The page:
Thomas Ferkovic Jun 13, 2023 8:14:23 AM 6 min read

Behavioral Health and Primary Care: A Symbiotic Relationship

Would it surprise you to learn that 75% of primary care patient visits have a behavioral health component? Behavioral health factors, including chronic disease management, mental health issues, substance abuse, tobacco use, stress, diet, and exercise, have a major influence on morbidity and mortality. So if primary care physicians are spending significant time dealing with behavioral health issues, and behavioral health influences the success of treating chronic disease, why are we not aligning behavioral health and primary care at a faster rate?

Why Combine Primary Care and Behavioral Health?

The healthcare system in the United States is changing rapidly, transitioning from fee-for-service to value-based models through support from the government and the largest payors. Success in this new landscape of value-based models will require the integration of behavioral health and primary care. The value-based care models position the primary care physician as the quarterbacks of care, with successful practices not only treating patients but also accelerating the necessary care to achieve clinical outcomes that patients deserve.

Providers should aggressively move forward with primary care-behavioral health partnerships for three key reasons: 

1. Patients are coming to your door. Approximately 80% of patients with behavioral health disorders visit a primary care provider at least once per year.

2. Data suggests that if your patient’s mental illness improves, so does their physical health.

3. You can save the system money and potentially reap financial benefits. Under value-based care models, significant savings can be achieved with proper management of behavioral health conditions.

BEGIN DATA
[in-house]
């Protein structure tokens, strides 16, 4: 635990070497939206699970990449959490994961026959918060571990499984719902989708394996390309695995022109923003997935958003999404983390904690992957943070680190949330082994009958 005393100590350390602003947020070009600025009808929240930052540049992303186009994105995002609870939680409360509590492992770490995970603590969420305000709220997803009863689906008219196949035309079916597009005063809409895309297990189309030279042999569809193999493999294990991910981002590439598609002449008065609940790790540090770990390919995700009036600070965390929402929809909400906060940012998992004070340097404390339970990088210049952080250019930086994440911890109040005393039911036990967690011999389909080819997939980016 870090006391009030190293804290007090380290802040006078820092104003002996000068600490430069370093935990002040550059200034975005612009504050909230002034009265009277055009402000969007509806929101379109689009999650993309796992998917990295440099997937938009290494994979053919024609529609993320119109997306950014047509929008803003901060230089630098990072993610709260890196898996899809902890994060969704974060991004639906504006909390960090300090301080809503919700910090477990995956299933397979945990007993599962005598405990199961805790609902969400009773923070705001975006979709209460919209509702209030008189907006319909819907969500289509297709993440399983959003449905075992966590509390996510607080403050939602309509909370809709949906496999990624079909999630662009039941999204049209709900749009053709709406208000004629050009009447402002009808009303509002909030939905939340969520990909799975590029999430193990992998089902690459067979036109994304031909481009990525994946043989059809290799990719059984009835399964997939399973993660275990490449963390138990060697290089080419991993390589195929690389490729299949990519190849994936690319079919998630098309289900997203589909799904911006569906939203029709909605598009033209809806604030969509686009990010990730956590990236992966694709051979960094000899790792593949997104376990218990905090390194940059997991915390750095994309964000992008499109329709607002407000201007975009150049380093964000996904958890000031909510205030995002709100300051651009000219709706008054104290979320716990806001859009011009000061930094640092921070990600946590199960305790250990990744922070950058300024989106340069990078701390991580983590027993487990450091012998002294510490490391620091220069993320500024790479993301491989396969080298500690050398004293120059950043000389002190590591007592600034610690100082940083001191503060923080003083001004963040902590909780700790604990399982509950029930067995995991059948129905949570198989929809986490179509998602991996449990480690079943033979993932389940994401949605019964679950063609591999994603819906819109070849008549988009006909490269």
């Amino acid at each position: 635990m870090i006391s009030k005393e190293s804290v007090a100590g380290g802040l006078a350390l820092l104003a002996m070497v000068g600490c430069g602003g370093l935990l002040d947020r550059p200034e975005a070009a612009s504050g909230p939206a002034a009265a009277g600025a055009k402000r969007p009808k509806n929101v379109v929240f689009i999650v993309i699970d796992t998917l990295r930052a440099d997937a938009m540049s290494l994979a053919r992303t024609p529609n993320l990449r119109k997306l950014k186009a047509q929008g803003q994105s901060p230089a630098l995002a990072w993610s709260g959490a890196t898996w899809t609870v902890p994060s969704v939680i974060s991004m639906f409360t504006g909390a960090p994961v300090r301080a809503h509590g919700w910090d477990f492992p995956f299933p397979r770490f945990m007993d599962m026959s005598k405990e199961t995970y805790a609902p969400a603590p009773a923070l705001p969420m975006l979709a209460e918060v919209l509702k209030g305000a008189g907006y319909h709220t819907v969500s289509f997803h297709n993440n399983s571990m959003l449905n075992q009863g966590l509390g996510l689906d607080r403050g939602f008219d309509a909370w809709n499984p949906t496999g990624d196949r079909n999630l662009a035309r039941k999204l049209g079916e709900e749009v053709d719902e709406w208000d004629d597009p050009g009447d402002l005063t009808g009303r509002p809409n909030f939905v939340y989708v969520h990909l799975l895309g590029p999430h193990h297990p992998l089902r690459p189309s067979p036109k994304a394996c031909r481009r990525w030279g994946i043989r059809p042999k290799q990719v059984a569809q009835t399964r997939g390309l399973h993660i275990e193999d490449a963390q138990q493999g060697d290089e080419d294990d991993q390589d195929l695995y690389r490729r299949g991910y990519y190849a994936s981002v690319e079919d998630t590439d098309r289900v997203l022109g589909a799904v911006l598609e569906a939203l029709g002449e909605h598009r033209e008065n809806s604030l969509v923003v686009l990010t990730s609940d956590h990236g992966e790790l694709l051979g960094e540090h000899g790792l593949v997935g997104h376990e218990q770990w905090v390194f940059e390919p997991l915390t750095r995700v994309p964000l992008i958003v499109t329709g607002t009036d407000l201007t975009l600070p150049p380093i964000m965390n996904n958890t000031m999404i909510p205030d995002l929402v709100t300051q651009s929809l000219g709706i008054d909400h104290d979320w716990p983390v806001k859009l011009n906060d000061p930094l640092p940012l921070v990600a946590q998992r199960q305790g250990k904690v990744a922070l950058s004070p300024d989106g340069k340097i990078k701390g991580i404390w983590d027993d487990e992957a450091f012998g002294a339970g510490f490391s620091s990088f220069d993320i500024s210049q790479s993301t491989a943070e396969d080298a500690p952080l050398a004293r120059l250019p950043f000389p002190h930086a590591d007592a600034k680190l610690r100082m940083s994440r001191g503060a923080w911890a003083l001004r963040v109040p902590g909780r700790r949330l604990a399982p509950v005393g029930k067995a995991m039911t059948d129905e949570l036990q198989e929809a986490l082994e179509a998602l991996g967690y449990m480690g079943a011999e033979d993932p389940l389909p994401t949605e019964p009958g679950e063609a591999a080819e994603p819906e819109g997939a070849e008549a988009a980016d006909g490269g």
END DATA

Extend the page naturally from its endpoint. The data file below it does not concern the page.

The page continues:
How to Integrate Behavioral Health and Primary Care

Several models can be used to integrate behavioral health or primary care into your practice. Behavioral health providers and primary care physicians looking to develop relationships should start by shifting the focus to the system itself and how these newly formed relationships can be beneficial for both disciplines, in addition to improving patient outcomes. All relationships must be structured to follow rules, regulations and ethical considerations. Let’s look at the opportunity from both sides.

Behavioral Health Providers

Behavioral health providers can develop a pre-screened patient pipeline by developing relationships with primary care practices. A helpful place to start is to consider how you, as the behavioral health provider, can help the primary care provider and their patients. Primary care providers often face challenges with medication management, counseling, care coordination, and referral management of behavioral health patients. Most of the time, primary care physicians and providers need prompt formal and informal consultations and access to appointments for their patients. Access to care is a major issue for primary care physicians’ patients and causes a burden for providers’ offices. As discussed earlier, lack of access negatively influences health outcomes. This is vital to all physicians and adds a financial component in the value-based model.

There are multiple ways to structure a relationship, including employment, professional services agreements, or even a simple access line for the patients and providers to call with questions or prompt appointments. The key is developing a personal relationship with the practice, listening to the practice’s goals and needs for behavioral health patients, and identifying managed care models that are being entertained or engaged.

Primary Care Providers

Primary care physicians can also build relationships with behavioral health providers through options like employment, subletting space to a provider, professional services agreements, or the setup of a referral line. The key to a successful relationship is the ability to secure appointments for patients in a timely manner with a clinician who understands the practice.  

Primary care physicians and behavioral health providers do not need an employment relationship to provide quality integrated care. They do, however, need to build relationships that are deeper than just a cold referral. It is vital that all parties understand each other’s clinical practice styles and goals, and this comes from old-school relationship building. By focusing on relationships first, providers on both sides can form successful partnerships and, more importantly, achieve wins for patients.